How to deal with drug use

Mixing drugs

Almost always the dangers of any drug are increased if it is taken in conjunction with another drug, or while another drug is still in the body. Since some drugs can stay in the bloodstream for days, it is difficult for a regular drug user to start from a totally clean position. Drug interactions are also very complex. Taking two different stimulants is likely to have a very different effect from taking twice the amount of one drug. The best advice is not to mix drugs and that includes mixing alcohol with prescription drugs. If you do take more than one drug in a night, remember what you have taken and when and allow time for the effects of the first to kick in and wear off before you take the second. This is much safer and it means that you are also much more likely to get the effect you intended.

It is not advisable to try and deal with coming down by taking a different kind of drug. The best way to come down is naturally with rest and relaxation; replenish your body with fluids and food as soon as your appetite recovers. Drugs like ecstasy and speed deplete some of the body’s minerals, so taking vitamins and minerals during or after taking any kind of drug will help you recover.


Any drug bought on the street is more than likely to have a high degree of impurity as dealers maximise profit by cutting the drug with similar looking substances (e.g. glucose or flour, or with another, cheaper drug like ketamine). This is a particular problem for clubbers who often go to different venues and buy their drugs from strangers. Frequently even the dealers don’t know what they’re selling, having bought it from someone else. Impurities can be dangerous in their own right or they can delay the absorption of the drug, leaving people to take more because they fear it hasn’t worked. This means that you double up, leaving you with a lot of drugs in your system.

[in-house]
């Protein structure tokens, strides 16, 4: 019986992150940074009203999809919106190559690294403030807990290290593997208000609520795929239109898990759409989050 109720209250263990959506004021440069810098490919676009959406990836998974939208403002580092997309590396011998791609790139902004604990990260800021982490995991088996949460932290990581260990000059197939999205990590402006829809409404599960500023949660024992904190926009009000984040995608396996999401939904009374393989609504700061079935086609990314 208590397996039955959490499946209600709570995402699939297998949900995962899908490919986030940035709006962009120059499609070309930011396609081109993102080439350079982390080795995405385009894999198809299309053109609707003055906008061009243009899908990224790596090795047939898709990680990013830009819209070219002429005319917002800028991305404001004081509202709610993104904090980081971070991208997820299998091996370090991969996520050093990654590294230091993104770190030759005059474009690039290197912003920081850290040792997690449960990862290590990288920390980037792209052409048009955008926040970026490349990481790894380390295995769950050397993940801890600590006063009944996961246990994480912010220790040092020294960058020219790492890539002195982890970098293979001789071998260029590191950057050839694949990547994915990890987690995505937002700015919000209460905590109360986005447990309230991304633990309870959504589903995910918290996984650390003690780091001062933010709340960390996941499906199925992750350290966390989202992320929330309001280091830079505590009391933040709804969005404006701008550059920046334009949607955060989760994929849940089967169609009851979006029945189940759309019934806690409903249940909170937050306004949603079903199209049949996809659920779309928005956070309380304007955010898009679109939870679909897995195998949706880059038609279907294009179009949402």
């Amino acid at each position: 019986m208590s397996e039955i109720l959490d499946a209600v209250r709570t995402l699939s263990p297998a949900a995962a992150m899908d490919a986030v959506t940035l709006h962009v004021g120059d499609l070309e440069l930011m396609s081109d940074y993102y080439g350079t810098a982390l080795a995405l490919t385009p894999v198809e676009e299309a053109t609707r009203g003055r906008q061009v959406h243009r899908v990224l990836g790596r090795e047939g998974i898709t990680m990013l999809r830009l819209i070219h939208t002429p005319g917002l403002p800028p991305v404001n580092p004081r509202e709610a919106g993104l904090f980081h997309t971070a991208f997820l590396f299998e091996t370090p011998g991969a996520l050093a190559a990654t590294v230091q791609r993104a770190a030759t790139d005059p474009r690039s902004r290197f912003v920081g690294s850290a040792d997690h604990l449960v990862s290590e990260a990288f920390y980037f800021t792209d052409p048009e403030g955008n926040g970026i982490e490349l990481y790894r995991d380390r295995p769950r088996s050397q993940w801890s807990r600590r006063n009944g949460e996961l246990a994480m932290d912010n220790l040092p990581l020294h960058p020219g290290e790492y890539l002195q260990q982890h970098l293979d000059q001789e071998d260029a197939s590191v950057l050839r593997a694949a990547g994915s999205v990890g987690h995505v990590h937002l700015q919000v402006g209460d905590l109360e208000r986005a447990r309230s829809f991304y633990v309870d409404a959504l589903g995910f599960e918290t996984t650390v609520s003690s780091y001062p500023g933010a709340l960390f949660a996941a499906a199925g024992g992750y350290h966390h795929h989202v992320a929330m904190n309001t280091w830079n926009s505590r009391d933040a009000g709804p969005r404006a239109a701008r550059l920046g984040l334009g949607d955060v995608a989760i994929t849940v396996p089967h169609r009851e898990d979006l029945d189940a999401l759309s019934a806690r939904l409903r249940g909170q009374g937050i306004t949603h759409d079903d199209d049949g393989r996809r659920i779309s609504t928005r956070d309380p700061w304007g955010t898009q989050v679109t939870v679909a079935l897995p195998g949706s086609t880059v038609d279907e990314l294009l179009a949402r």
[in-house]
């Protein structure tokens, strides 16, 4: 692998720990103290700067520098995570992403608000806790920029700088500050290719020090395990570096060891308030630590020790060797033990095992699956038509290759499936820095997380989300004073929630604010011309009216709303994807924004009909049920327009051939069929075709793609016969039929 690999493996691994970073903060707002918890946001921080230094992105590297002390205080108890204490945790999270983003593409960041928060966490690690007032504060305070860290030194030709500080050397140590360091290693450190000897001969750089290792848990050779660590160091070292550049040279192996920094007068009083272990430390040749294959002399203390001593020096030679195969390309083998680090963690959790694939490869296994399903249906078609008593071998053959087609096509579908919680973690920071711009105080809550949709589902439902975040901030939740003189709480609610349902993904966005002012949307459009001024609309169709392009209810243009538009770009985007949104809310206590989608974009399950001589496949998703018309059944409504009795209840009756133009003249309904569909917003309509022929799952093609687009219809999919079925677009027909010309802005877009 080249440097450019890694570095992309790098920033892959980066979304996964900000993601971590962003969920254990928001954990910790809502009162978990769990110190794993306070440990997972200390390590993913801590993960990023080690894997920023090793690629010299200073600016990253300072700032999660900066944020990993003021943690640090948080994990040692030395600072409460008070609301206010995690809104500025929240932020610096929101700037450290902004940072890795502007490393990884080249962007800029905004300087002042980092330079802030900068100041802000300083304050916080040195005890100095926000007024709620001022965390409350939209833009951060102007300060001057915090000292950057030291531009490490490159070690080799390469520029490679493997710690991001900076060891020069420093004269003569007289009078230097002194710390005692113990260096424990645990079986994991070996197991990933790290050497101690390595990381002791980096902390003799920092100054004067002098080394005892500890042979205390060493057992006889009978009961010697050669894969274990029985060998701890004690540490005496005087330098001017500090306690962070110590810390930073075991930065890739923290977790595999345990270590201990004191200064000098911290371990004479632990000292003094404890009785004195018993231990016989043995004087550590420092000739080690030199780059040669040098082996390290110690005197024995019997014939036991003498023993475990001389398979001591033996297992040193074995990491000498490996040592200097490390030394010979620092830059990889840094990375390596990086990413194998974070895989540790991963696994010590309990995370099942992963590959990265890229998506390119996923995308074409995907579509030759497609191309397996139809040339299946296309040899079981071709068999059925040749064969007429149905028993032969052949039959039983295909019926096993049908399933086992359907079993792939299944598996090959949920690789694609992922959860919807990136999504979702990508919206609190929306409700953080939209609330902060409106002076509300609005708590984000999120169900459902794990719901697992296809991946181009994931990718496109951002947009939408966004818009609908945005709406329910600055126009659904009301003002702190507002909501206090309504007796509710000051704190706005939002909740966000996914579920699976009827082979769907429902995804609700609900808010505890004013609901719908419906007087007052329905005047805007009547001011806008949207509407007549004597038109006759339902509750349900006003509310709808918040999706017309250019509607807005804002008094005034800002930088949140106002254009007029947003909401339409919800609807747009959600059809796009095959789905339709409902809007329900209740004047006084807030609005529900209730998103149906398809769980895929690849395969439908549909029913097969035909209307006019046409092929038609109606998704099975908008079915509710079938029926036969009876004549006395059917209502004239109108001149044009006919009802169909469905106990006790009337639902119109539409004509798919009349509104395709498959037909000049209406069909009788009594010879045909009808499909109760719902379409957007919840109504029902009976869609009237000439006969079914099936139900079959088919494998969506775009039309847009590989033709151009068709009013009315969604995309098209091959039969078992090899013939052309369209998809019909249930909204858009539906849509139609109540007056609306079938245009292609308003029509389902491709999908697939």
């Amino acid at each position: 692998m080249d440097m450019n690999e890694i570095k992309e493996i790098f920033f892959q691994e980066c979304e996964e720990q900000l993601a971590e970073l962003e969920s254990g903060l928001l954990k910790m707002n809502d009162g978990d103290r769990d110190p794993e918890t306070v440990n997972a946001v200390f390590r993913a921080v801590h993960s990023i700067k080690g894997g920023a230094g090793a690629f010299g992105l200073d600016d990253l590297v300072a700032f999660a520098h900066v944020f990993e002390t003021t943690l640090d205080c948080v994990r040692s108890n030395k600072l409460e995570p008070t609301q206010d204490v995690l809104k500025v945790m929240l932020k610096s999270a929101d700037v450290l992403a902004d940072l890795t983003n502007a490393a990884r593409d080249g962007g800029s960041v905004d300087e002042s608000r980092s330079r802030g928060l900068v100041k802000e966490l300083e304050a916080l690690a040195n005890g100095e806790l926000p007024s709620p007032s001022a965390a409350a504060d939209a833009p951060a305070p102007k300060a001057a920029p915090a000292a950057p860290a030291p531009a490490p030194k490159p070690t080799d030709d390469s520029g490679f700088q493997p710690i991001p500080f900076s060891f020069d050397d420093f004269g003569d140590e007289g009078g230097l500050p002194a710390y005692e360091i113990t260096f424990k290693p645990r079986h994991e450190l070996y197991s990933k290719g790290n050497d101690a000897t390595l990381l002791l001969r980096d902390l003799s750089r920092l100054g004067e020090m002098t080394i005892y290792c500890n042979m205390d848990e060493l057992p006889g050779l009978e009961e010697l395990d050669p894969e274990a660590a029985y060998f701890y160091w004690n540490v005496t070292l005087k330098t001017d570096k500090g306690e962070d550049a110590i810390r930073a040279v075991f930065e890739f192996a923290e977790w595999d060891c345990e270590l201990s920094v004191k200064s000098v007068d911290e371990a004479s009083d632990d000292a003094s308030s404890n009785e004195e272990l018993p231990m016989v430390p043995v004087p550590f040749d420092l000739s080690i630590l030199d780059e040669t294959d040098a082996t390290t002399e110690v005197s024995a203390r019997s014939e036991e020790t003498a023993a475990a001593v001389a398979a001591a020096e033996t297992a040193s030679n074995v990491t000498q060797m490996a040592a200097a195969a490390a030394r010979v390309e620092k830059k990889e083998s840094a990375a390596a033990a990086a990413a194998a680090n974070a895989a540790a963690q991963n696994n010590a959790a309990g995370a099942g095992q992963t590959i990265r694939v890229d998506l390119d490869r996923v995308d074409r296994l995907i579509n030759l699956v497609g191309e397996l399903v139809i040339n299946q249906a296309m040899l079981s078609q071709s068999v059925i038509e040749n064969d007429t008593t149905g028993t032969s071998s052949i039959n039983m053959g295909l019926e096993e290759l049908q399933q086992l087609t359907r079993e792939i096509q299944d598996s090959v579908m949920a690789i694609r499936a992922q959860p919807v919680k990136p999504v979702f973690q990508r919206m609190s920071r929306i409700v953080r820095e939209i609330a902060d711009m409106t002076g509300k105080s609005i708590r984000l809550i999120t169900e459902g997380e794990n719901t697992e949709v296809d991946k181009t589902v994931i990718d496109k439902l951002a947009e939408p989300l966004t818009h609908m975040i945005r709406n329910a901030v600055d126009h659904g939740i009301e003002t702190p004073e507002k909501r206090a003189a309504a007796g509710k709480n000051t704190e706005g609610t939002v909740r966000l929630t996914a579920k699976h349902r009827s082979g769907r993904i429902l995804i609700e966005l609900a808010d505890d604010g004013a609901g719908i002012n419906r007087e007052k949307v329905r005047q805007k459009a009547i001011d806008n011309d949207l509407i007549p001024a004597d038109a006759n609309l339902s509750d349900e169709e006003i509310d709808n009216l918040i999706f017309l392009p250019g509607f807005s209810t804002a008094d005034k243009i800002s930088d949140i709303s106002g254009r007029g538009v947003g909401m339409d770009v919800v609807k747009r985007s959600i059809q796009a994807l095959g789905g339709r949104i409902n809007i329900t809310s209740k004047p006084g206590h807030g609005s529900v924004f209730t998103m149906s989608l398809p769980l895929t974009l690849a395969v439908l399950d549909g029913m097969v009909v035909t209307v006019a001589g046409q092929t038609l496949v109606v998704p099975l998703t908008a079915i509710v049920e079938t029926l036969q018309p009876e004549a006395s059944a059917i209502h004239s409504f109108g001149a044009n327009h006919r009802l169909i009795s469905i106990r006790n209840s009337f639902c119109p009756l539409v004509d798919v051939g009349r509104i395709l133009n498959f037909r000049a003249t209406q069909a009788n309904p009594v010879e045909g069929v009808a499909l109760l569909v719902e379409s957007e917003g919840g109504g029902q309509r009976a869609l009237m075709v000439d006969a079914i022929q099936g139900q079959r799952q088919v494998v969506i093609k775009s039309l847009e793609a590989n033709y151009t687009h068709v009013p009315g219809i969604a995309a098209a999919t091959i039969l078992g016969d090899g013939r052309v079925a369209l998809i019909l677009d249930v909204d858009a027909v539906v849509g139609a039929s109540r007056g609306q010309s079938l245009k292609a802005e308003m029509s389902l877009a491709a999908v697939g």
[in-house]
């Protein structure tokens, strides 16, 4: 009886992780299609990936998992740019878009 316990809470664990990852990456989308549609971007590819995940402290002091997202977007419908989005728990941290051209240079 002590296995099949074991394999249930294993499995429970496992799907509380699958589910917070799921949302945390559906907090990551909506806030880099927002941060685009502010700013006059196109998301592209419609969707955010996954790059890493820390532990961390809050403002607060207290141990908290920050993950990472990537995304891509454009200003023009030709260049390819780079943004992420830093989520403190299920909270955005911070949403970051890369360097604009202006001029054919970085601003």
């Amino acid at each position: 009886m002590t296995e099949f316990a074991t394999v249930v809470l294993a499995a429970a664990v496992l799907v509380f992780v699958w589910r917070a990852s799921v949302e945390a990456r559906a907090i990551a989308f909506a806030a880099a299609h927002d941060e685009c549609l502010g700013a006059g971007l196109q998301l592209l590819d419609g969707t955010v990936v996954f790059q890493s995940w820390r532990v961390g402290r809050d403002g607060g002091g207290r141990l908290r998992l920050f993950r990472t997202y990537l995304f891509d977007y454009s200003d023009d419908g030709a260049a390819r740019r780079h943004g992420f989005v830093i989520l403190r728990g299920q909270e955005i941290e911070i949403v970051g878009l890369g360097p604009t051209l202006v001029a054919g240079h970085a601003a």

Bad trips

If someone has a bad trip or an uncomfortable experience having taken drugs:

  • Take the person to quiet surroundings where they feel comfortable,
  • Find a friend who can reassure them,
  • Stress that the panic is caused by the drug and that it will probably wear off in a few hours,
  • Tell them to relax and don’t do anything that might alarm them (like tell them they shouldn’t have taken drugs),
  • If they become uncontrollable call a doctor or take them to a hospital, but do remember that going to a hospital could make someone even more anxious.

There is also some evidence that suggests that vitamin C (e.g. in orange juice if you’re in a club) can help people down from trips faster.

Magic mushrooms

If someone is having a bad response to magic mushrooms which includes vomiting or diarrhoea, cramps, an increased flow of saliva, watering eyes and breathing difficulties, then they have taken a poisonous (rather than a “magic”) mushroom. Get them to a hospital immediately and take with you any vomit or left over mushrooms so that the poison can be identified. If they seem to get better they should still seek urgent medial attention as it is still possible to die days later. If the bad response involves paranoia or frightening hallucinations follow the advice on bad trips above.

If someone collapses…

Don’t panic; stay calm:

  • Call an ambulance (or, ask whoever calls the ambulance to come back and tell you they have done it as some people go into shock and forget to make the call),
  • Get the person to as cool a place as possible and put them in the recovery position,
  • Drench them with cold water and fan them to keep them cool,
  • When the ambulance arrives, tell them exactly what the person has taken or try and find out what they have taken; it is vital to give the paramedic as much information as possible,
  • If the person regains consciousness, make them drink some water with salt in it or an isotonic drink (but not large amounts quickly as this can do more harm than good),
  • The person should be taken to hospital for observation and professional treatment. Anything you say to paramedics or hospital staff will be in strict confidence.